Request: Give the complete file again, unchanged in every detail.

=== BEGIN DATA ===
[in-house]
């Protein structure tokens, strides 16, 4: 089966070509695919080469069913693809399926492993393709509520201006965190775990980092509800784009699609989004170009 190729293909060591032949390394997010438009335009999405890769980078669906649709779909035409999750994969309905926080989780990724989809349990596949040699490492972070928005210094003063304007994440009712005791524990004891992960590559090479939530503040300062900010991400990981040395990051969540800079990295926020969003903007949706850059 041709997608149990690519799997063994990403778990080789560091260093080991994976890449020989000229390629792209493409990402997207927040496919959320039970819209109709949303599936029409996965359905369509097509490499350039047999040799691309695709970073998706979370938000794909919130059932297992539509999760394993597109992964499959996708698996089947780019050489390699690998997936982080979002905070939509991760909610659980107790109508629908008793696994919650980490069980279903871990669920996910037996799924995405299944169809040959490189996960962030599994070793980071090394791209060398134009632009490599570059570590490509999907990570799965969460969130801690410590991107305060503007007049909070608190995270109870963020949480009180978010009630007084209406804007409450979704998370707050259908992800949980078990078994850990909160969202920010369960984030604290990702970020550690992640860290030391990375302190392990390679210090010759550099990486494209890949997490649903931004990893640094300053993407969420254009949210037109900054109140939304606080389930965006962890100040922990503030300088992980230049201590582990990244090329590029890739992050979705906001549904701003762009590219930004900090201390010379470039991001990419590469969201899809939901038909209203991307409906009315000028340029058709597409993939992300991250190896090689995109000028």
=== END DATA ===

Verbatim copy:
[in-house]
């Protein structure tokens, strides 16, 4: 089966070509695919080469069913693809399926492993393709509520201006965190775990980092509800784009699609989004170009 190729293909060591032949390394997010438009335009999405890769980078669906649709779909035409999750994969309905926080989780990724989809349990596949040699490492972070928005210094003063304007994440009712005791524990004891992960590559090479939530503040300062900010991400990981040395990051969540800079990295926020969003903007949706850059 041709997608149990690519799997063994990403778990080789560091260093080991994976890449020989000229390629792209493409990402997207927040496919959320039970819209109709949303599936029409996965359905369509097509490499350039047999040799691309695709970073998706979370938000794909919130059932297992539509999760394993597109992964499959996708698996089947780019050489390699690998997936982080979002905070939509991760909610659980107790109508629908008793696994919650980490069980279903871990669920996910037996799924995405299944169809040959490189996960962030599994070793980071090394791209060398134009632009490599570059570590490509999907990570799965969460969130801690410590991107305060503007007049909070608190995270109870963020949480009180978010009630007084209406804007409450979704998370707050259908992800949980078990078994850990909160969202920010369960984030604290990702970020550690992640860290030391990375302190392990390679210090010759550099990486494209890949997490649903931004990893640094300053993407969420254009949210037109900054109140939304606080389930965006962890100040922990503030300088992980230049201590582990990244090329590029890739992050979705906001549904701003762009590219930004900090201390010379470039991001990419590469969201899809939901038909209203991307409906009315000028340029058709597409993939992300991250190896090689995109000028």